When she graduated from college the gift I gave her was a Lladro statue of Don Quiote to remind her of the song from Man of LaMancha, To Dream the Impossible Dream. Only a parent could know the joy from seeing their child actually live that dream. She has been a real joy as we see what she has accomplished. Too bad she turned out to be such a liberal. I guess it was God’s way of keeping me humble.
I remember those contests/challenges at my local library growing up. I was always intimidated for some reason. Maybe because they stressed huge numbers of books read. (Secretly, I wanted to though.) Instead, I took out a volume of Edgar Allan Poe, and struggled through the stories (I was 9), but loved it.
Our library did group projects, where if all the kids in town read something like 18,000 books, we’d get a pet salamander for our classroom. I wasn’t very inspired. Plus I was sneaking into the grown up books and I didn’t think they’d be excited to post my reading of Jackie Collins and Danielle Steele titles in the paper with the rest of the big readers 🙂
Now I know why they stopped that “get free fries if you read” program. It was you! I haven’t read a book since fourth grade after you ruined it for the rest of us by reading too many books. Now, explain this to me… why should I read your upcoming book if I can just wait for the movie?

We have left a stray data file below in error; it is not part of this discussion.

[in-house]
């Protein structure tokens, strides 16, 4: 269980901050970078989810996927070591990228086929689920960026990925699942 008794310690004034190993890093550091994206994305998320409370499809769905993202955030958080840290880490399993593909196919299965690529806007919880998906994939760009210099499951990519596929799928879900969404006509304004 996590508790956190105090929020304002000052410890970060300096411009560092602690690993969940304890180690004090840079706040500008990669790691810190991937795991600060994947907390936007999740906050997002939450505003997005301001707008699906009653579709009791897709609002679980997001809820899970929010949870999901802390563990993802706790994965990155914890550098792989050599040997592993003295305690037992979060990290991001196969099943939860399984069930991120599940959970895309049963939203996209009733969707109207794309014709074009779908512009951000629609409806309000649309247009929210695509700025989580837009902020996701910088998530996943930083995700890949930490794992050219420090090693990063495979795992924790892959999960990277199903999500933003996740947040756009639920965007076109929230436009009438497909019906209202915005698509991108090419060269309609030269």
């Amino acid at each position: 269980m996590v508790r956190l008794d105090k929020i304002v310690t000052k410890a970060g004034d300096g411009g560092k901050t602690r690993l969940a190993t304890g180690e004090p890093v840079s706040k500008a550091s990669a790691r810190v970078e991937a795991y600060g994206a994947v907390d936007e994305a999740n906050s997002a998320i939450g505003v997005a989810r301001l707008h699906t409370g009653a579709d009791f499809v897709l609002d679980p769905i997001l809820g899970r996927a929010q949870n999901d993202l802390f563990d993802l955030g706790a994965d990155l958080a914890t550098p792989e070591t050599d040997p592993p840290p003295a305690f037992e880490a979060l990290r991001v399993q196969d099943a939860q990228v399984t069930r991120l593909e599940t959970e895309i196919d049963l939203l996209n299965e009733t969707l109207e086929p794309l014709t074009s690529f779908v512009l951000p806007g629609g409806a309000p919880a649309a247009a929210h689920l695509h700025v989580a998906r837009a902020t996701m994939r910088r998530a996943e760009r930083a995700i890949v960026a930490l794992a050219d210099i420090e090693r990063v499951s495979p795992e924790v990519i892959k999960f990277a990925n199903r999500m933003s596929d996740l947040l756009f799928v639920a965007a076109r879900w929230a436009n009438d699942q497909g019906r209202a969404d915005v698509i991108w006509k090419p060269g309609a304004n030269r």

By my “almost-to-be” 11th summer, I had read every childrens and YA book in our library. Talk about panic time, what was I going to do? My mom saved that summer vacation by marching me into the Head Librarian’s office where I received special permission to enter the adult section and actually borrow those books…but only after Mom signed a release form. Eileen’s very proud Dad is right about instilling the love of reading to a child. Computers, video games, sports’ camps, dance classes, etc., are all fine in moderation, yet I can’t believe they’ll expand a youngster’s imagination and help them grow to become enligtened and interesting adults in the way reading can!
And, personally, I can’t wait for all your books to be released.
Mia, I loved The Great Brain as a kid!
I wonder how much programs like this contributed to weight gain…
I’ve never stooped to reading a professional journal, and I have to say, I wouldn’t even if fries were on the line. The other stuff though, I can totally relate!
I just found you guys, but already I’m excited to read your books!
I laughed when you said you read shampoo bottles. I understand your compulsion because I share it. I read everything everywhere. I’ve been reading since I was four and I can’t stop. I also had this weird fixation on different kinds of pens. I would stand in the stationary store fondling them until I found the perfect one. Sick, I know.
I can’t wait till your books come out. I loved your dad’s comment. You’re lucky, he sounds incredibly proud.